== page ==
‘Nice guys finish last' is a fairly well-worn phrase. ‘Uncaring women don't get promoted', however, is one that I've just coined.
According to research carried out by a German business school, women have to be both confident AND caring to succeed at work. Just being confident and good at their job is not enough.
A professor at the business school drilled down into the findings and provided comprehensive insight, claiming that women can be negatively affected if they show signs of being ambitious. "In other words, they are not liked," they found.
The business school claimed that men are more fortunate, with a warm personality not at all necessary to progress up the ranks - self-confidence is fine on its own. I must be the rare exception to the rule: a male boss who is both ambitious and compassionate, as evidenced by the free Chomps I handed out to all staff last Christmas.
Employers with benefits
At Dodgi we've recently fought off a staff revolt over scrapping our free Nescafé Gold and Tetley teabags policy. With margins constantly strained, we saw no other choice.
Facebook has taken a different approach and hypothesised that they can tackle their struggling margins by not letting their employees leave work.
As part of plans to redevelop a site near its Menlo Park headquarters, Facebook is redeveloping a campus that will include grocery stores, green spaces, a train station, a shopping centre and 1,500 housing units.
The residential housing will be for local workers as well as Facebook staff - meaning that employees can work 24/7.
"Housing is critical to these efforts," said Facebook. "We hope to contribute significantly to the housing supply by building 1,500 units on the campus, 15 per cent of which will be offered at below market rates."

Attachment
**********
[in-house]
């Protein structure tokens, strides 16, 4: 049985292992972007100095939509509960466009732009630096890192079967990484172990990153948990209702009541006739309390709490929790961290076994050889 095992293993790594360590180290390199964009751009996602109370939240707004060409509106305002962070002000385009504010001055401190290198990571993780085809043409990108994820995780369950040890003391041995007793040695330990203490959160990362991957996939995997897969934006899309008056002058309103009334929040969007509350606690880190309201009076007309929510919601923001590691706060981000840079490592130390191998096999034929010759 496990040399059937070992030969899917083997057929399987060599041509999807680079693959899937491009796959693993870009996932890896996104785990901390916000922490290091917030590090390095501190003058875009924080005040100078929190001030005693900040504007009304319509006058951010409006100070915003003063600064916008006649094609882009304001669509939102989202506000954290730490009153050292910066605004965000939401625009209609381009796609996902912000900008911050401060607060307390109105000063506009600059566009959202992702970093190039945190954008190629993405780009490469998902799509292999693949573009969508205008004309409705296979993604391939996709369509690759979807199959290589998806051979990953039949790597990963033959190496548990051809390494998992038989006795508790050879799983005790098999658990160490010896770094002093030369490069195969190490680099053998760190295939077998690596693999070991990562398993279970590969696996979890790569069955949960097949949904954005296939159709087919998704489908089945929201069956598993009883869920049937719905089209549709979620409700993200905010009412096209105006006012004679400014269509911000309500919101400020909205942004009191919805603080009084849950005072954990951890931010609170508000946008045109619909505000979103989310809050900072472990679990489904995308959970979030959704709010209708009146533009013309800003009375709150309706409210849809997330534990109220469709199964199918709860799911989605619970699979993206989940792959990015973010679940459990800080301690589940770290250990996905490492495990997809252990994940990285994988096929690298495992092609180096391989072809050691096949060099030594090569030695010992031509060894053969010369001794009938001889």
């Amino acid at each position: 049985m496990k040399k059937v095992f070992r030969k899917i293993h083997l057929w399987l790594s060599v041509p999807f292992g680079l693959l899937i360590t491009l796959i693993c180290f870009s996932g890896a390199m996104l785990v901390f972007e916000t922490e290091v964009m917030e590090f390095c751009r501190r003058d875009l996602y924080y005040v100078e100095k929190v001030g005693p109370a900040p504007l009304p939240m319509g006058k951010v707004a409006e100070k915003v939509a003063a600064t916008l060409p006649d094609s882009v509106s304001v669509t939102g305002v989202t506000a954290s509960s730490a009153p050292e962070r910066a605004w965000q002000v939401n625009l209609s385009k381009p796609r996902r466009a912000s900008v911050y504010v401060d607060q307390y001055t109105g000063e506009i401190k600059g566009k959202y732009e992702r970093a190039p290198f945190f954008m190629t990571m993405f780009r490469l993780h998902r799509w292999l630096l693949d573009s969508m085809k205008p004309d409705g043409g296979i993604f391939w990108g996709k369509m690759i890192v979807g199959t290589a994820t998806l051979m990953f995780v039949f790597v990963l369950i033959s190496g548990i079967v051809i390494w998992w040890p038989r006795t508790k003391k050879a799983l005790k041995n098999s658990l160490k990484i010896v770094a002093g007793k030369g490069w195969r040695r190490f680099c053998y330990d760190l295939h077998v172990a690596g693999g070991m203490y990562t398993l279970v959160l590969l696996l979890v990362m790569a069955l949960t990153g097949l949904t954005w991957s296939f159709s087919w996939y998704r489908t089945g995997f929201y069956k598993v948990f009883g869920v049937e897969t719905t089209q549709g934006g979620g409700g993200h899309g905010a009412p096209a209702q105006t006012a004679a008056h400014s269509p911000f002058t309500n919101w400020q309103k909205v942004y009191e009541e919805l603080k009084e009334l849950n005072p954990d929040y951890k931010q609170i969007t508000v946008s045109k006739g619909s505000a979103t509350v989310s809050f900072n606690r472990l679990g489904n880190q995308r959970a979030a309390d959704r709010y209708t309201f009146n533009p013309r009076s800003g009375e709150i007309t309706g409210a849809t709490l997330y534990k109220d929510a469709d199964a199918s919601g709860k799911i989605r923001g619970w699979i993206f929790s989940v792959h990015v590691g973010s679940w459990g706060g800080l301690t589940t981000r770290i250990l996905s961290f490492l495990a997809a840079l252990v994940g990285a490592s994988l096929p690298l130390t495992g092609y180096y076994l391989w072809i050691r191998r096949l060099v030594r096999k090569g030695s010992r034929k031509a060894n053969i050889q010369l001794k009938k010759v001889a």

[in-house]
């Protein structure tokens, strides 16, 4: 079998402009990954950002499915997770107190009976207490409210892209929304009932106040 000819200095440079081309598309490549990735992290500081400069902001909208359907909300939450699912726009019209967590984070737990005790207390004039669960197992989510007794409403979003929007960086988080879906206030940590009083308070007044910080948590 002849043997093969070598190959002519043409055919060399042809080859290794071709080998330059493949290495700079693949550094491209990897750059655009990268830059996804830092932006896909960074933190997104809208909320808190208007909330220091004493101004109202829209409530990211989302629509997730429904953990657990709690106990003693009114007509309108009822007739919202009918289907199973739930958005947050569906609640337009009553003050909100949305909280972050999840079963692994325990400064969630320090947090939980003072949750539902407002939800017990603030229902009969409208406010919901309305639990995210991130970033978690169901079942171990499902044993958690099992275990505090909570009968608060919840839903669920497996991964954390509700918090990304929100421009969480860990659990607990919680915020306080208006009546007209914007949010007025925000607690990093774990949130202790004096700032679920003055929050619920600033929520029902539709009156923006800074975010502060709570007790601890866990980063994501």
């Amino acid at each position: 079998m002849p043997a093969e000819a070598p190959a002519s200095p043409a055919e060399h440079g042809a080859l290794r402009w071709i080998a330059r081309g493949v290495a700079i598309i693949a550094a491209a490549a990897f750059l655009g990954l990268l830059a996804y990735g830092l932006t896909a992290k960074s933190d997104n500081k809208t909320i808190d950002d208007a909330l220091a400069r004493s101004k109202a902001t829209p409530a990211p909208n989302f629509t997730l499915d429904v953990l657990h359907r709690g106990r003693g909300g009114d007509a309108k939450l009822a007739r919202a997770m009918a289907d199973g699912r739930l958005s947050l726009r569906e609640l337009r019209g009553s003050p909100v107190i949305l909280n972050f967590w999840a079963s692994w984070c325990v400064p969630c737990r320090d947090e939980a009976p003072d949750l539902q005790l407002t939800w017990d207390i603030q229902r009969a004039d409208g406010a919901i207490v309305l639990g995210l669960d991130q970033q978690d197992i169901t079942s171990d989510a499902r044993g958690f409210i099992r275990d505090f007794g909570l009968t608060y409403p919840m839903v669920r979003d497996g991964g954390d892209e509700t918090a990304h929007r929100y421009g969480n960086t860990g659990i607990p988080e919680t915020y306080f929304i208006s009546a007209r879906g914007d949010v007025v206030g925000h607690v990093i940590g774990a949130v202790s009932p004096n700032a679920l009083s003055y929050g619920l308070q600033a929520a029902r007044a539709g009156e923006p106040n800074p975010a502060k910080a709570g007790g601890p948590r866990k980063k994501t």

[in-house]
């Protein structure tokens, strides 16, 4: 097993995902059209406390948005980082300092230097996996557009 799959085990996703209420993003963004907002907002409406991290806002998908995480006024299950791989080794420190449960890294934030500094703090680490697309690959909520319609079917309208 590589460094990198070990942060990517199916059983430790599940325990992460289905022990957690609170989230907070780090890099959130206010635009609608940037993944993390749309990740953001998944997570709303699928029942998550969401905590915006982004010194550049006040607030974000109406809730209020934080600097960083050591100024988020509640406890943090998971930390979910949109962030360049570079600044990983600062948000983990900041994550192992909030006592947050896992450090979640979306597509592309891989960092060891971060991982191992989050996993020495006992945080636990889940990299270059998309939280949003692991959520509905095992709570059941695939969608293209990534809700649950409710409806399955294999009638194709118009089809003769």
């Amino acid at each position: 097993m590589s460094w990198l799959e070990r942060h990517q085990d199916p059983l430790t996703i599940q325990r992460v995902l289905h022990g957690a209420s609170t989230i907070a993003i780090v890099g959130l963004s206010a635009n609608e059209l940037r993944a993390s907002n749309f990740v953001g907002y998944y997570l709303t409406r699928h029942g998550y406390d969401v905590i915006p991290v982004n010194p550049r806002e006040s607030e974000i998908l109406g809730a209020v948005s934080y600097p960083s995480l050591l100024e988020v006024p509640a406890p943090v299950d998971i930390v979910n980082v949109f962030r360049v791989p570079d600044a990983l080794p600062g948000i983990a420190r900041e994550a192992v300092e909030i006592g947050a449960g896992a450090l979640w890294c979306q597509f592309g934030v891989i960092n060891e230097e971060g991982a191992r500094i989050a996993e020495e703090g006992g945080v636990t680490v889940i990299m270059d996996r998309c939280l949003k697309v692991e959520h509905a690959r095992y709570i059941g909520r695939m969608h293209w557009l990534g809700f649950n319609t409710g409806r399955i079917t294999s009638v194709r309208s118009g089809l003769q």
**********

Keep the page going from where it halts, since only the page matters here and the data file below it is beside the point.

In an attempt to mimic the efforts of millennial-dominated companies, Dodgi's head of HR has taken a trip to Mountain Warehouse and purchased seven four-man tents, which we've set up on the mezzanine floor. From a nourishment perspective, we have a vending machine in the foyer and a Chicken Cottage just around the corner. Dagenham's Silicon Valley is in the making.
Power to the people
It's good to see some of the guys in Silicon Valley coming up with something productive for a change.
While environmentalists are still trying to prove that it is possible to generate electricity from wind and sunshine, Tesla CEO and Elon Musk has hit the nail on the head and announced plans to build a big battery.
Musk said the battery could power around 30,000 homes in Adelaide, Australia, and will be three times the size of the world's second-largest battery - stripping the title of Battery King from the previous holder Duracell.
Musk reassured the people of Adelaide that the battery would not pose an immediate threat to life, saying: "There is certainly some risk because this is the largest battery installation in the world by a significant margin."
He added, though, that if the battery isn't installed and working 100 days from when the contract is signed, he will give it away for free. I don't know how Musk makes his money, but he certainly doesn't drive a hard bargain.
I've long said that dating should be more like the channel: transactional, outsourced and commoditised.
Well, the good guys at Badoo have obviously taken my advice, creating a service that allows people to order lookalikes of their favourite celebrities.
Hopeless romantics can type the name of their celebrity crush into the Badoo app, which will return a list of potential partners who bear some resemblance to that person.
According to the app, the UK's most searched-for celebrity is Robert Pattinson, followed by Cara Delevigne and Fearne Cotton.
Badoo CEO Andrey Andreev said the system will meet the needs of users looking for "new, simple and fun ways to make better connections with a potential match", modestly leaving out the fact that it also eradicates the arduous process of deciding if you find someone attractive.
Badoo has not yet released information on how much the partners on the app will cost to purchase or, more importantly, what the margins will be for partner resellers.
My searches for a Sue Barker lookalike within three miles of Dagenham have so far proved unsuccessful.
Dave Diamond-Geezer, director of Digital Online Deals and Global Integration (Dodgi) of Dagenham Ltd
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